Intern: John Robles
Major: Economics and Political Science
Supervisor: Andrea Arenas, Communications and Policy Coordinator
Interviewer: Ms. Arenas, can you tell us your position at the Labor Council for Latin American Advancement and what your organization does?
Ms. Arenas: I am the communications and policy coordinator. Our organization is one of the Constituency Groups of the AFL-CIO (The American Federation of Labor and Congress of Industrial Organization). We have members who are mostly Latinos and immigrant workers who are members of unions. Our objective is to push forward legislation and policies that offer worker protection for Latino and immigrant workers. We also have other projects that focus on Latina women and pushing for Latina women to have equal pay. Our programs are based in helping the Latino and immigrant communities in having a better way of life in the United States, as well as immigration reform.
Interviewer: John, what kind of work do you participate in as an intern here?
John: There’s actually quite a broad range of tasks I have here. I research policy, contact speakers, get [their] information down and organize events — a lot goes towards getting the conference ready. Every day, I spend about twenty minutes online researching news. From there, I go on to my other responsibilities. Throughout the day we might be asked to do other tasks.
Interviewer: Ms. Arenas, what are your roles and responsibilities as communications and policy coordinator?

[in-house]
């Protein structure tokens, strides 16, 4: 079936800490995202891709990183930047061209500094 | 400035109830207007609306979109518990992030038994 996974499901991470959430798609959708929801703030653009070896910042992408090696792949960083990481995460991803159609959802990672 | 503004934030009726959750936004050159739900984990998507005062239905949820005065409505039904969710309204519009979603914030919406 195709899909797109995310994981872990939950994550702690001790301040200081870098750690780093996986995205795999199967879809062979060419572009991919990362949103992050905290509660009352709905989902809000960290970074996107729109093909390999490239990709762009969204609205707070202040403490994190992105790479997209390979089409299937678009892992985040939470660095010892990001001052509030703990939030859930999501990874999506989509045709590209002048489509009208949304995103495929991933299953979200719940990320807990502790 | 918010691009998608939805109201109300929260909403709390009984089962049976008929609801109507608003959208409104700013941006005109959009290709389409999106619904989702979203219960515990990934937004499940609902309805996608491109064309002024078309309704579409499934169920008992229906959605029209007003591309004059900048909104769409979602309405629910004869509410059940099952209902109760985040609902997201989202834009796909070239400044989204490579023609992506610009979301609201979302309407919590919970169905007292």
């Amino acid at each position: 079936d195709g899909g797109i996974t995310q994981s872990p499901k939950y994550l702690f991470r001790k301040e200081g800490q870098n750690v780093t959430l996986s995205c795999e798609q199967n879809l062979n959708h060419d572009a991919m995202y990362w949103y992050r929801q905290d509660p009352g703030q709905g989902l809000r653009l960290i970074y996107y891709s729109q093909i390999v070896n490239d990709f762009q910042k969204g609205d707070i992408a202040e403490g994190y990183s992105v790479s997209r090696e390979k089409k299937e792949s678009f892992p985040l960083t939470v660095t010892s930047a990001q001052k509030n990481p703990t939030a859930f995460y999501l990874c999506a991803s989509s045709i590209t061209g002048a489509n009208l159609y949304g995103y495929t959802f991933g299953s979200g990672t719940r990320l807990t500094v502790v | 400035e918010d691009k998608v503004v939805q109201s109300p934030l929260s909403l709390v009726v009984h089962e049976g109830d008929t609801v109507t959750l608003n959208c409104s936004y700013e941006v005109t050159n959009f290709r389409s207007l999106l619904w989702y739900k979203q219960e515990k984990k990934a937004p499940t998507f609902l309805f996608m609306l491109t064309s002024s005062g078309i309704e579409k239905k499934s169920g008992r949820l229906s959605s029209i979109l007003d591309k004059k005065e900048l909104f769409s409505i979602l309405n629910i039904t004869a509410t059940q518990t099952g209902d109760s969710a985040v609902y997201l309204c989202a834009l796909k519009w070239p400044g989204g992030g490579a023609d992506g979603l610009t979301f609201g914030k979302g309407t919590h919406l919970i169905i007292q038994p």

Ms. Arenas: We try to stay very relevant on social media so every day we make a post. We try to find a relevant article and write a caption to share on our social media outlets. We start the day like that. I also write media statements, press releases and schedule media, and interviews for our executive director. I’m also in charge of filming when there are protests, and editing video. We’re always looking for topics that affect the Latino and immigrant community.
Interviewer: John, what parts of the job have been the most challenging and rewarding so far?
John: The most challenging part was trying to contact presidential candidates, because they’re always busy campaigning. But one was confirmed so that was the most rewarding. All of our interns are getting information for our speakers, and making sure the speakers have everything they need.
Interviewer: Ms. Arenas, what qualities and skills do you look for in prospective interns?
Ms. Arenas: We like people who are extremely proactive, who will try to take a hit at whatever comes to them. [We like] people who have a good attitude about tasks — sometimes there’s a lot of research because we do publish books, and sometimes that research can be exhausting — so we like a good attitude, a sense of responsibility, and the ability to meet deadlines. We do like interns to be bilingual, but we’re had interns in the past who weren’t and did great. In the communications department we come up with a lot of posters and catchy phrases, so creativity is also an asset when it comes to an intern.
Interviewer: John, what are some skills you’ve found to be the most important during your time here?
John: Researching, communicating, organizing, planning and people skills as well. Generally, you need to be well-rounded. You can be good at researching, but you should also be good at communication and organization so you don’t fall back.